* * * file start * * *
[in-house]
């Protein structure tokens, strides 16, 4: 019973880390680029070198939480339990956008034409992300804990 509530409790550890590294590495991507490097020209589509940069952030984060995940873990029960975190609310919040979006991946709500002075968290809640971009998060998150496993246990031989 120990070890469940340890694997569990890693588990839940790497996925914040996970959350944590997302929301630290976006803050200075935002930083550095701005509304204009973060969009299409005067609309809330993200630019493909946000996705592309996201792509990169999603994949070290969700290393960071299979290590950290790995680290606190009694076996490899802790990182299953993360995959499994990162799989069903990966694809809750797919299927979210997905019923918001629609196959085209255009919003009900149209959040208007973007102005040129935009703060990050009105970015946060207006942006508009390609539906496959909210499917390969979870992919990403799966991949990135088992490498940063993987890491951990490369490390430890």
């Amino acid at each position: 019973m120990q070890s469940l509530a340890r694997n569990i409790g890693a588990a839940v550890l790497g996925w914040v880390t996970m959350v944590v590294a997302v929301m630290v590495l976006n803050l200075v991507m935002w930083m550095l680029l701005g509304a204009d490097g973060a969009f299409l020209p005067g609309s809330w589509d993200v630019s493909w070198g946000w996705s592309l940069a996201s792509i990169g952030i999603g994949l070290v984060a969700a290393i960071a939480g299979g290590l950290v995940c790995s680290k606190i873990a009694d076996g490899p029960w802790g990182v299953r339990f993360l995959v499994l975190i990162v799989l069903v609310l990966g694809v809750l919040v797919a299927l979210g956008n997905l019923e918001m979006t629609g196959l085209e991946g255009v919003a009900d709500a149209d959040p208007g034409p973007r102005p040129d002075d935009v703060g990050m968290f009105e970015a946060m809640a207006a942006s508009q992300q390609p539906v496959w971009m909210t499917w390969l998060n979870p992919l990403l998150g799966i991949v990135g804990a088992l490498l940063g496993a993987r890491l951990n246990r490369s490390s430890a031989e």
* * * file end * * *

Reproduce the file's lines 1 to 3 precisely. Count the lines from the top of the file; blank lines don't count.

[in-house]
């Protein structure tokens, strides 16, 4: 019973880390680029070198939480339990956008034409992300804990 509530409790550890590294590495991507490097020209589509940069952030984060995940873990029960975190609310919040979006991946709500002075968290809640971009998060998150496993246990031989 120990070890469940340890694997569990890693588990839940790497996925914040996970959350944590997302929301630290976006803050200075935002930083550095701005509304204009973060969009299409005067609309809330993200630019493909946000996705592309996201792509990169999603994949070290969700290393960071299979290590950290790995680290606190009694076996490899802790990182299953993360995959499994990162799989069903990966694809809750797919299927979210997905019923918001629609196959085209255009919003009900149209959040208007973007102005040129935009703060990050009105970015946060207006942006508009390609539906496959909210499917390969979870992919990403799966991949990135088992490498940063993987890491951990490369490390430890």
């Amino acid at each position: 019973m120990q070890s469940l509530a340890r694997n569990i409790g890693a588990a839940v550890l790497g996925w914040v880390t996970m959350v944590v590294a997302v929301m630290v590495l976006n803050l200075v991507m935002w930083m550095l680029l701005g509304a204009d490097g973060a969009f299409l020209p005067g609309s809330w589509d993200v630019s493909w070198g946000w996705s592309l940069a996201s792509i990169g952030i999603g994949l070290v984060a969700a290393i960071a939480g299979g290590l950290v995940c790995s680290k606190i873990a009694d076996g490899p029960w802790g990182v299953r339990f993360l995959v499994l975190i990162v799989l069903v609310l990966g694809v809750l919040v797919a299927l979210g956008n997905l019923e918001m979006t629609g196959l085209e991946g255009v919003a009900d709500a149209d959040p208007g034409p973007r102005p040129d002075d935009v703060g990050m968290f009105e970015a946060m809640a207006a942006s508009q992300q390609p539906v496959w971009m909210t499917w390969l998060n979870p992919l990403l998150g799966i991949v990135g804990a088992l490498l940063g496993a993987r890491l951990n246990r490369s490390s430890a031989e």